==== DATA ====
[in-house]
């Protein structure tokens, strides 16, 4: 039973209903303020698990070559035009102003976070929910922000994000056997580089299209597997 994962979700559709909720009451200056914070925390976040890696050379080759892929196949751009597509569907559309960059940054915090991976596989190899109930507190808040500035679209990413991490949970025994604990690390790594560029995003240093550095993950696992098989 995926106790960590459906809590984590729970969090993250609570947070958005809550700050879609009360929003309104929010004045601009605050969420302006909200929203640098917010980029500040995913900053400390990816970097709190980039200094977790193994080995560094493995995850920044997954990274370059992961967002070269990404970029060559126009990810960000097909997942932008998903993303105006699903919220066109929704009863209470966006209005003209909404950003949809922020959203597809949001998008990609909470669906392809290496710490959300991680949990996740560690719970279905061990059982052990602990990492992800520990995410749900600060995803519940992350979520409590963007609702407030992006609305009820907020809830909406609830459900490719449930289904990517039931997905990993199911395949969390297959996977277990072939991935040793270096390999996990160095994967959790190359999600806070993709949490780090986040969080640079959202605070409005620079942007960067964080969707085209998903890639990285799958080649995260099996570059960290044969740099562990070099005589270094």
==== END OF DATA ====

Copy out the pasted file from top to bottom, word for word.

[in-house]
């Protein structure tokens, strides 16, 4: 039973209903303020698990070559035009102003976070929910922000994000056997580089299209597997 994962979700559709909720009451200056914070925390976040890696050379080759892929196949751009597509569907559309960059940054915090991976596989190899109930507190808040500035679209990413991490949970025994604990690390790594560029995003240093550095993950696992098989 995926106790960590459906809590984590729970969090993250609570947070958005809550700050879609009360929003309104929010004045601009605050969420302006909200929203640098917010980029500040995913900053400390990816970097709190980039200094977790193994080995560094493995995850920044997954990274370059992961967002070269990404970029060559126009990810960000097909997942932008998903993303105006699903919220066109929704009863209470966006209005003209909404950003949809922020959203597809949001998008990609909470669906392809290496710490959300991680949990996740560690719970279905061990059982052990602990990492992800520990995410749900600060995803519940992350979520409590963007609702407030992006609305009820907020809830909406609830459900490719449930289904990517039931997905990993199911395949969390297959996977277990072939991935040793270096390999996990160095994967959790190359999600806070993709949490780090986040969080640079959202605070409005620079942007960067964080969707085209998903890639990285799958080649995260099996570059960290044969740099562990070099005589270094």